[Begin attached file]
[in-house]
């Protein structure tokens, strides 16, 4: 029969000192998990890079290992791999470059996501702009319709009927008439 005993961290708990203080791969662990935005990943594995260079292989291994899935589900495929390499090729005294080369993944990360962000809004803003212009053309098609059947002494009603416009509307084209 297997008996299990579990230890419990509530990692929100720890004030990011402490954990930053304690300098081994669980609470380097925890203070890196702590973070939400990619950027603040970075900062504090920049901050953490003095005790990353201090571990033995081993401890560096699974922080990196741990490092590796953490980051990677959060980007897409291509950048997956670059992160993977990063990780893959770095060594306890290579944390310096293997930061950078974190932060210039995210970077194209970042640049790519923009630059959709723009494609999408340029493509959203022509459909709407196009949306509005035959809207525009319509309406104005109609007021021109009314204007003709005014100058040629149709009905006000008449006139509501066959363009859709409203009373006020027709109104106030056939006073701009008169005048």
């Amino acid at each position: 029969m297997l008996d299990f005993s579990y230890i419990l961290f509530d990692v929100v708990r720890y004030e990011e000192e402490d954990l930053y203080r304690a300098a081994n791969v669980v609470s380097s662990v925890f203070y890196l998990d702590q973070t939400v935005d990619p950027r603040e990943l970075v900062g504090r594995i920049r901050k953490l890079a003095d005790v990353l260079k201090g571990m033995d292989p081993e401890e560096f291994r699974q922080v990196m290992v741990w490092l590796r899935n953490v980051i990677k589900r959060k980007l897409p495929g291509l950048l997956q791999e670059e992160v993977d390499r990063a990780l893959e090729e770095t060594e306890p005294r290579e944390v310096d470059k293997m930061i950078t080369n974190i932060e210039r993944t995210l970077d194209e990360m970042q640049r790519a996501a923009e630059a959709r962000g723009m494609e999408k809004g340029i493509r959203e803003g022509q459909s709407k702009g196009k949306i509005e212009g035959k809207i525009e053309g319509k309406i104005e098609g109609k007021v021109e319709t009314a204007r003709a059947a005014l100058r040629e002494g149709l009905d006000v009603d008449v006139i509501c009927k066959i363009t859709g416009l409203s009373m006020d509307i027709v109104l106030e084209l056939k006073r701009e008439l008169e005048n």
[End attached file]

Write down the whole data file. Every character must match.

[in-house]
């Protein structure tokens, strides 16, 4: 029969000192998990890079290992791999470059996501702009319709009927008439 005993961290708990203080791969662990935005990943594995260079292989291994899935589900495929390499090729005294080369993944990360962000809004803003212009053309098609059947002494009603416009509307084209 297997008996299990579990230890419990509530990692929100720890004030990011402490954990930053304690300098081994669980609470380097925890203070890196702590973070939400990619950027603040970075900062504090920049901050953490003095005790990353201090571990033995081993401890560096699974922080990196741990490092590796953490980051990677959060980007897409291509950048997956670059992160993977990063990780893959770095060594306890290579944390310096293997930061950078974190932060210039995210970077194209970042640049790519923009630059959709723009494609999408340029493509959203022509459909709407196009949306509005035959809207525009319509309406104005109609007021021109009314204007003709005014100058040629149709009905006000008449006139509501066959363009859709409203009373006020027709109104106030056939006073701009008169005048």
């Amino acid at each position: 029969m297997l008996d299990f005993s579990y230890i419990l961290f509530d990692v929100v708990r720890y004030e990011e000192e402490d954990l930053y203080r304690a300098a081994n791969v669980v609470s380097s662990v925890f203070y890196l998990d702590q973070t939400v935005d990619p950027r603040e990943l970075v900062g504090r594995i920049r901050k953490l890079a003095d005790v990353l260079k201090g571990m033995d292989p081993e401890e560096f291994r699974q922080v990196m290992v741990w490092l590796r899935n953490v980051i990677k589900r959060k980007l897409p495929g291509l950048l997956q791999e670059e992160v993977d390499r990063a990780l893959e090729e770095t060594e306890p005294r290579e944390v310096d470059k293997m930061i950078t080369n974190i932060e210039r993944t995210l970077d194209e990360m970042q640049r790519a996501a923009e630059a959709r962000g723009m494609e999408k809004g340029i493509r959203e803003g022509q459909s709407k702009g196009k949306i509005e212009g035959k809207i525009e053309g319509k309406i104005e098609g109609k007021v021109e319709t009314a204007r003709a059947a005014l100058r040629e002494g149709l009905d006000v009603d008449v006139i509501c009927k066959i363009t859709g416009l409203s009373m006020d509307i027709v109104l106030e084209l056939k006073r701009e008439l008169e005048n």